Plan aids NC principals otherwise penalized for pay change
RALEIGH, N.C. (AP) — North Carolina’s schools chief unveiled a plan on Wednesday that would prevent some public school principals from facing pay cuts in 2023 due to an alteration in how performance-based compensation is calculated.
Superintendent of Public Instruction Catherine Truitt said about $4.5 million in federal COVID-19 relief funds for education would be spent to ensure that about 360 principals won’t see a reduction in their portion of pay that’s based on student achievement at the schools they have led. The State Board of Education will consider the plan next week, the Department of Public Instruction said in a news release.
An update to this year’s state budget enacted last month declares that starting in January, performance pay won’t be based on three years of performance data, but rather just one: the 2021-22 school year, when schools and students were challenged greatly by COVID-19 restrictions.
While many principals would benefit financially from the change, roughly 15% of them could otherwise take pay cuts from $7,200 to $18,000 over 12 months, the department said. The General Assembly completed its chief work session for the year in July, and it’s unclear if lawmakers would have addressed the issue by the end of the year.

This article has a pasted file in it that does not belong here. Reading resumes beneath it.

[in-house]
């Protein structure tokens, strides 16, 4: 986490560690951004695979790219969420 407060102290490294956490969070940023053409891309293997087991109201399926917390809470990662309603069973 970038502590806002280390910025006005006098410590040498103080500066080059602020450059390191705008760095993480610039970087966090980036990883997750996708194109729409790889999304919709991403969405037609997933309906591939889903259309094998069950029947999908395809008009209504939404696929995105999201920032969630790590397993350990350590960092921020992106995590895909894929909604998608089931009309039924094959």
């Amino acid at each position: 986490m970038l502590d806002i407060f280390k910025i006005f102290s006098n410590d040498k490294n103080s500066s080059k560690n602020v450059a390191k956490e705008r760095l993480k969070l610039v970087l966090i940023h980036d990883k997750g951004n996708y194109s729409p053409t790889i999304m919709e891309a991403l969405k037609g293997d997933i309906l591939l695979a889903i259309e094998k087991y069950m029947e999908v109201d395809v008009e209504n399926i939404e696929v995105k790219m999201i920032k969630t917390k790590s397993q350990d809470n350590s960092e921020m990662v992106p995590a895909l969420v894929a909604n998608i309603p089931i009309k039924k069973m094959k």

“We are thrilled that we can hold our principals harmless given the incredibly challenging and extenuating circumstances that the pandemic brought into our schools,” Truitt said in the news release. “Their paychecks certainly shouldn’t be dictated by the uncertainty they absorbed and yet heroically managed through the 2021-22 school year.”
Once the proposal is approved, the Department of Public Instruction will develop a policy for the funds to be distributed. Another state budget provision giving across-the-board 4% salary increases to principals this fiscal year isn’t changing.